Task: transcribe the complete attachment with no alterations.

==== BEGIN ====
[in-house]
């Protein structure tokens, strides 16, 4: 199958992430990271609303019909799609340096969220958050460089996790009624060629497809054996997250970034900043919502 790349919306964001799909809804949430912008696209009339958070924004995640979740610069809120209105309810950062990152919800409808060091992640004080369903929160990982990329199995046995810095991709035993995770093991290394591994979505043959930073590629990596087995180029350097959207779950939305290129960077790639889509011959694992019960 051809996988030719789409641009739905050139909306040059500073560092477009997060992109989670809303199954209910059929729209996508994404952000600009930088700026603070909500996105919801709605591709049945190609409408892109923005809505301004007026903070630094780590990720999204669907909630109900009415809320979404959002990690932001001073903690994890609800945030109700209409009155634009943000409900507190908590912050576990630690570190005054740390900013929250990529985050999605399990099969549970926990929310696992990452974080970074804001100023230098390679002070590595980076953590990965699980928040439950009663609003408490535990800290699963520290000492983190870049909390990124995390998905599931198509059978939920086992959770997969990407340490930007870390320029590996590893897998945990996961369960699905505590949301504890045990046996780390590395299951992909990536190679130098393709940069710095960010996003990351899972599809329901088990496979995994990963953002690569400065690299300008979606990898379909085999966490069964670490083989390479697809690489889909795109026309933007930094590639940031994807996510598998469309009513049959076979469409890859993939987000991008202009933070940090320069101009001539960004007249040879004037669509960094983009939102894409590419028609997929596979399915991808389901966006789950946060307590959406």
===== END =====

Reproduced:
[in-house]
């Protein structure tokens, strides 16, 4: 199958992430990271609303019909799609340096969220958050460089996790009624060629497809054996997250970034900043919502 790349919306964001799909809804949430912008696209009339958070924004995640979740610069809120209105309810950062990152919800409808060091992640004080369903929160990982990329199995046995810095991709035993995770093991290394591994979505043959930073590629990596087995180029350097959207779950939305290129960077790639889509011959694992019960 051809996988030719789409641009739905050139909306040059500073560092477009997060992109989670809303199954209910059929729209996508994404952000600009930088700026603070909500996105919801709605591709049945190609409408892109923005809505301004007026903070630094780590990720999204669907909630109900009415809320979404959002990690932001001073903690994890609800945030109700209409009155634009943000409900507190908590912050576990630690570190005054740390900013929250990529985050999605399990099969549970926990929310696992990452974080970074804001100023230098390679002070590595980076953590990965699980928040439950009663609003408490535990800290699963520290000492983190870049909390990124995390998905599931198509059978939920086992959770997969990407340490930007870390320029590996590893897998945990996961369960699905505590949301504890045990046996780390590395299951992909990536190679130098393709940069710095960010996003990351899972599809329901088990496979995994990963953002690569400065690299300008979606990898379909085999966490069964670490083989390479697809690489889909795109026309933007930094590639940031994807996510598998469309009513049959076979469409890859993939987000991008202009933070940090320069101009001539960004007249040879004037669509960094983009939102894409590419028609997929596979399915991808389901966006789950946060307590959406």